People have often said to me during this first year without Hans, “Jennifer, I just can’t imagine what you’re going through.”
Yes, they can imagine. They just don’t like to, and if they do imagine it, they certainly don’t like it. A year ago I remember being on the other side, when my family was complete. We all loved each other. Hans and Zatha liked coming home. They were proud to introduce us as their parents. They loved each other and we had fun when we were together, just the four of us. We weren’t estranged from each other. Things were so right. We were a whole family.
I remember thinking regularly of my family and friends whose child had died, feeling sad for them, crying for them, hurting with them, because I did not like imagining how it must feel. I prayed regularly for my children’s lives, hoping that God could see that they were, would be, ARE good in the world. The pressure of mainstream, Google-accessible, self-translated religion tells us we MUST pray. And if we don’t, well, something will happen to teach us the lesson we supposedly need to learn. So I was grateful, truly grateful for my life and my family’s wholeness. I certainly could imagine the utter horribleness of your child dying; I just hoped, thought, and prayed it would never happen to me.
We had a large wall in our dining room in Idaho Falls. We ended up filling it with 8.5” by 11” sheets of paper, each with one unique quote printed on it. We would add a quote to the wall when we found one that was inspirational. We had friends and family propose quotes to display, and the family would convene to determine if the quote was worthy of the wall. We ended with about 45 quotes up there. The first was, “Love your neighbor as yourself.” The second one read, “Pray not for an easy life. Pray for strength.” Well, we certainly need that one now.
Because then it happened. And it happened quickly. The back kicktail of the skateboard came in contact with the rear wheel of the Jeep, then in less than 1/100th of a second it was flipped upward, its rear truck crushed into the asphalt. Hans kept his forward motion, and gravity brought him to the ground. The same rear tire ran over his head. The helmet he was wearing couldn’t protect him, and he died his first time. His friend brought his heart back to life, but it is an amazing muscle and doesn’t really need the brain, Hans’s crushed brain, to work. He died his second time a week later, one year ago on this date, March 29.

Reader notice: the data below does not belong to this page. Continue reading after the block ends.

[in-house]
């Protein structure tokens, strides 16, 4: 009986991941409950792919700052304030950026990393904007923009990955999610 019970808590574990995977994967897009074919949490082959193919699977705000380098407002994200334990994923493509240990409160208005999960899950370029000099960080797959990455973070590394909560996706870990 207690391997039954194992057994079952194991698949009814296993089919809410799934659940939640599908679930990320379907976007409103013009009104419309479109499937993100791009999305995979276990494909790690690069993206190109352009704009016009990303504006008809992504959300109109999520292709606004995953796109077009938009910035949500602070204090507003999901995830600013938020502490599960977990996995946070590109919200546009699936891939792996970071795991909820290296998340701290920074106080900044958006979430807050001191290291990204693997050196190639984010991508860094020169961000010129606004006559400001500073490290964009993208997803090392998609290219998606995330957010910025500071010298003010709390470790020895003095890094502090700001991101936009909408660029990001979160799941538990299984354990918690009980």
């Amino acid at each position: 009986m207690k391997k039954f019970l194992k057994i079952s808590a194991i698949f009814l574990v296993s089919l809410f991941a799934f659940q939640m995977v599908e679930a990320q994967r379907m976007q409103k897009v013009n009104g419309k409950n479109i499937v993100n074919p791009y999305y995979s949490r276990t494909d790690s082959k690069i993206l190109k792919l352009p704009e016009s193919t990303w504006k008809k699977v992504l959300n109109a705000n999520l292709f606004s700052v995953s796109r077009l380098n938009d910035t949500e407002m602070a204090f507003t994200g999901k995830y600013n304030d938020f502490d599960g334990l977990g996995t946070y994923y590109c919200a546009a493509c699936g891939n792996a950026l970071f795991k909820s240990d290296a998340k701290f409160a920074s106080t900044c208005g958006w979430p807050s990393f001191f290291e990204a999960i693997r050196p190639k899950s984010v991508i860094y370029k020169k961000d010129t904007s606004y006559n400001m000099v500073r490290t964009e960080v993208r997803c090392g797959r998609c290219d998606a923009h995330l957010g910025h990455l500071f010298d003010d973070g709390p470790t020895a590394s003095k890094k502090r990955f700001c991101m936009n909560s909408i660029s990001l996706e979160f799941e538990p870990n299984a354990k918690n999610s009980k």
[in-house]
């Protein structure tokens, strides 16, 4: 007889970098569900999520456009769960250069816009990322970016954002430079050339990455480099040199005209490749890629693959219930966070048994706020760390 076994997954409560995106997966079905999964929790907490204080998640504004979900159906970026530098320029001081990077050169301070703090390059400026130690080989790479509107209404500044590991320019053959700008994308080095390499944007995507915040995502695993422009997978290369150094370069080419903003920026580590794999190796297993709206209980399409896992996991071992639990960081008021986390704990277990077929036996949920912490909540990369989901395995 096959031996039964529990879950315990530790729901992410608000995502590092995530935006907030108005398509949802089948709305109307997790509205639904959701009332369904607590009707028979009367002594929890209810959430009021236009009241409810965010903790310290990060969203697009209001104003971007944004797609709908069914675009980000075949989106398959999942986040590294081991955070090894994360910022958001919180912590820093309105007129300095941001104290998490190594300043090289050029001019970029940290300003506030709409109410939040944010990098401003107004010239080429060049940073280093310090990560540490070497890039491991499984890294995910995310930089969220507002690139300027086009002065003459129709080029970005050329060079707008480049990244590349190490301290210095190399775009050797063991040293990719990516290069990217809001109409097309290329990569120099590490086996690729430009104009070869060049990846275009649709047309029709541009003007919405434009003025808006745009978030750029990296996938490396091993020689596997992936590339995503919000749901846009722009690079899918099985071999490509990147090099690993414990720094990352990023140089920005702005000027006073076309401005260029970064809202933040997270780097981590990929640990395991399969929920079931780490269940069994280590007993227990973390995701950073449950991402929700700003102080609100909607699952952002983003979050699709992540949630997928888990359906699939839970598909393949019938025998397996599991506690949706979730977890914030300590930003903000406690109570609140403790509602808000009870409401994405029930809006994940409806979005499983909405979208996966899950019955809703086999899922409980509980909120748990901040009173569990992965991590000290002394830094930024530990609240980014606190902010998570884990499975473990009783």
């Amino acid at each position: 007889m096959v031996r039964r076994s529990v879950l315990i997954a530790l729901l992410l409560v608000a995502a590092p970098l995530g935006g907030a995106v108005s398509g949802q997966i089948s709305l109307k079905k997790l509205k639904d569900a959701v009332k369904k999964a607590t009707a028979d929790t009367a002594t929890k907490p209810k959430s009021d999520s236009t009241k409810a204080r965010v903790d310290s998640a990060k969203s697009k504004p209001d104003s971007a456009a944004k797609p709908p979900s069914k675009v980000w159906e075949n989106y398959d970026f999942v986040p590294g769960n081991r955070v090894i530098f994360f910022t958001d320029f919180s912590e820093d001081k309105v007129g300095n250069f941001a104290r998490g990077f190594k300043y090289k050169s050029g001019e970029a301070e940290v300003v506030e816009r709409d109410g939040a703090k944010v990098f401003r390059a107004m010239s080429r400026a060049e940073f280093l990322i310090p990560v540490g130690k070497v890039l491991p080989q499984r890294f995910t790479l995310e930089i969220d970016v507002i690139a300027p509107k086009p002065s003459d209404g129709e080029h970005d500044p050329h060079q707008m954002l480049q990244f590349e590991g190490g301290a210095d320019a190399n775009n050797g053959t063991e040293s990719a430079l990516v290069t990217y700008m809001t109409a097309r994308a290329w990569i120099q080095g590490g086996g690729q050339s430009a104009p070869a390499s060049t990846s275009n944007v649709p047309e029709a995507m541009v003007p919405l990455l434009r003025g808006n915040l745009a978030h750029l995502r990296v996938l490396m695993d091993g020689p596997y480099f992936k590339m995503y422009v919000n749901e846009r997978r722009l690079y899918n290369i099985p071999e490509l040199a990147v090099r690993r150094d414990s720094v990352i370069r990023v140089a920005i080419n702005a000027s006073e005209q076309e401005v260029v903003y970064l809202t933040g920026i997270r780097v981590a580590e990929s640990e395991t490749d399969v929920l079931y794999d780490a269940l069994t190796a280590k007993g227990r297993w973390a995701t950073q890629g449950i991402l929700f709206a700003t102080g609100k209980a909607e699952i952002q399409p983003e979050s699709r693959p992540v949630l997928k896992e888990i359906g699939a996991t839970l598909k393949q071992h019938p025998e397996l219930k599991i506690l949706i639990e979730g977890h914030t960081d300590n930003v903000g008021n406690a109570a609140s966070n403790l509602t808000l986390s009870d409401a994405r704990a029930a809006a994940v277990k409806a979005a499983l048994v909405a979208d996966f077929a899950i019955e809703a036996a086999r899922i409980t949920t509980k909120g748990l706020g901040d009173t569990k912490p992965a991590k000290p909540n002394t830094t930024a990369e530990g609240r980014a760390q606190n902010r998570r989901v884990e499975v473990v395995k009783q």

I still say to myself what must be the usual sayings of a mother whose child has died. It’s not supposed to happen to him, to me, to us. It’s not fair. Hans was awesome. We were awesome. We appreciated and loved each other. People continue to say (and I still can’t stand it) that everything happens for a reason, we must learn the lesson, that it’s all part of His plan. It hurts to believe that people, when they see me, might be thinking, “There’s the mother of a dead child. Wonder what she did to deserve this. I’m glad that’s part of her plan and not mine.”
I have a hard time reconciling my deep grief – wanting the world to grieve with me because Hans was such a wonderful human – and keeping it in perspective. Each one of us will be affected by death in our lifetime, and each of us will die. The circumstances of death are different, and yes, many are worse than others. Each person and family is different. Grieving is different. But the end result is the same. The person I love is dead.
And so I admit it. I am jealous. Jealous that all of you who read this, and the billions who will never read this, are alive. I want Hans to be alive. But I also don't want to be consumed by anger and bitterness and jealousy. I’d always tell the kids that jealousy (coveting), is, in my opinion, the worst emotion or sin because it propels the rest of the evils into action – theft, murder, disrespect. I have a daily struggle now with my jealousy. Because, for the rest of my life, Hans is dead. And dead is so damn final; written in stone, as they say.
It is true that really all people will remember about you is how you made them feel. I know I never was, and never will be, perfect in that way. People have odd ways of interpreting others based on their own beliefs, thoughts, and perceptions, but I work hard every day, still trying to live my life in a positive way, albeit with less confidence and peace now; to live it pleasantly, graciously, thankfully (for what I still do have – a wonderful, loving husband, a beautiful, hard-working daughter, loving and supportive family and friends), and with honor – to honor those who are still living in the world with me, especially our sweet, amazing Zatha, and for those who have died before me, especially our sweet, amazing Hans.
Hans’s life has been marked on his gravestone with two dates and a dash. He made the most of his dash. I’m trying to continue making the most of mine, trying to imagine it full and happy and peaceful again. Think about “What’s in your dash?” as you watch this video we made to mark our first year without Hans. Then I dare you to make the most of your dash, make it as badass as Hans’s.https://vimeo.com/123530698